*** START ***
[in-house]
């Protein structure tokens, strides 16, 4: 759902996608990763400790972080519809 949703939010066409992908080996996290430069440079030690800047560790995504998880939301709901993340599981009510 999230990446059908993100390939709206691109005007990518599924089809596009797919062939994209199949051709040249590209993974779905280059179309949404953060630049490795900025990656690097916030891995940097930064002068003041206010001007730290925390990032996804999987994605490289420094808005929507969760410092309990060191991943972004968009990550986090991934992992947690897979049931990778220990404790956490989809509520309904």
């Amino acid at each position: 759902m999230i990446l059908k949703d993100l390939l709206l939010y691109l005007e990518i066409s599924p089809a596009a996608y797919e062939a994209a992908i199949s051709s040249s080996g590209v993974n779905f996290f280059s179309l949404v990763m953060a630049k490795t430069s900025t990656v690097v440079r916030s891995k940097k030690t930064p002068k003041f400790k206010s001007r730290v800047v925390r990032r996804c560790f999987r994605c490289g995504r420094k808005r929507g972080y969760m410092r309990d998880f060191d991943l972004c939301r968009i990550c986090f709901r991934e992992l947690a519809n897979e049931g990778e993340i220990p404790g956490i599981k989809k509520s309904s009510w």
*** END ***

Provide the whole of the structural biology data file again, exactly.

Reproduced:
[in-house]
């Protein structure tokens, strides 16, 4: 759902996608990763400790972080519809 949703939010066409992908080996996290430069440079030690800047560790995504998880939301709901993340599981009510 999230990446059908993100390939709206691109005007990518599924089809596009797919062939994209199949051709040249590209993974779905280059179309949404953060630049490795900025990656690097916030891995940097930064002068003041206010001007730290925390990032996804999987994605490289420094808005929507969760410092309990060191991943972004968009990550986090991934992992947690897979049931990778220990404790956490989809509520309904």
């Amino acid at each position: 759902m999230i990446l059908k949703d993100l390939l709206l939010y691109l005007e990518i066409s599924p089809a596009a996608y797919e062939a994209a992908i199949s051709s040249s080996g590209v993974n779905f996290f280059s179309l949404v990763m953060a630049k490795t430069s900025t990656v690097v440079r916030s891995k940097k030690t930064p002068k003041f400790k206010s001007r730290v800047v925390r990032r996804c560790f999987r994605c490289g995504r420094k808005r929507g972080y969760m410092r309990d998880f060191d991943l972004c939301r968009i990550c986090f709901r991934e992992l947690a519809n897979e049931g990778e993340i220990p404790g956490i599981k989809k509520s309904s009510w």